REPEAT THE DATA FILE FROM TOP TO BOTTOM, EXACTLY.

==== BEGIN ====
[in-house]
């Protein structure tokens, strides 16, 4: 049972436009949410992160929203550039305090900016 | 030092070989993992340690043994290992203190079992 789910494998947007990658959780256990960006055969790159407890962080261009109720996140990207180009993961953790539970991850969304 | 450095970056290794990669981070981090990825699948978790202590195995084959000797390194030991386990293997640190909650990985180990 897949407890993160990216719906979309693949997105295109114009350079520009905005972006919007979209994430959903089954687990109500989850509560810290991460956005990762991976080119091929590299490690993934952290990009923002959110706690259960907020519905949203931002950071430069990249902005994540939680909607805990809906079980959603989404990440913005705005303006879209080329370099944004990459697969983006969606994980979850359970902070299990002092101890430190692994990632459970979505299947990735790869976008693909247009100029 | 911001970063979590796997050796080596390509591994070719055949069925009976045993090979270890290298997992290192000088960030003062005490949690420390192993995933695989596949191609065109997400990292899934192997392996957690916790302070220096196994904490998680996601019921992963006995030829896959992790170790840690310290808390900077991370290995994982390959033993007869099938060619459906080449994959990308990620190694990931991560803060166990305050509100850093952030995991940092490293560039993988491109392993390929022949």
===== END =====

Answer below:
[in-house]
């Protein structure tokens, strides 16, 4: 049972436009949410992160929203550039305090900016 | 030092070989993992340690043994290992203190079992 789910494998947007990658959780256990960006055969790159407890962080261009109720996140990207180009993961953790539970991850969304 | 450095970056290794990669981070981090990825699948978790202590195995084959000797390194030991386990293997640190909650990985180990 897949407890993160990216719906979309693949997105295109114009350079520009905005972006919007979209994430959903089954687990109500989850509560810290991460956005990762991976080119091929590299490690993934952290990009923002959110706690259960907020519905949203931002950071430069990249902005994540939680909607805990809906079980959603989404990440913005705005303006879209080329370099944004990459697969983006969606994980979850359970902070299990002092101890430190692994990632459970979505299947990735790869976008693909247009100029 | 911001970063979590796997050796080596390509591994070719055949069925009976045993090979270890290298997992290192000088960030003062005490949690420390192993995933695989596949191609065109997400990292899934192997392996957690916790302070220096196994904490998680996601019921992963006995030829896959992790170790840690310290808390900077991370290995994982390959033993007869099938060619459906080449994959990308990620190694990931991560803060166990305050509100850093952030995991940092490293560039993988491109392993390929022949």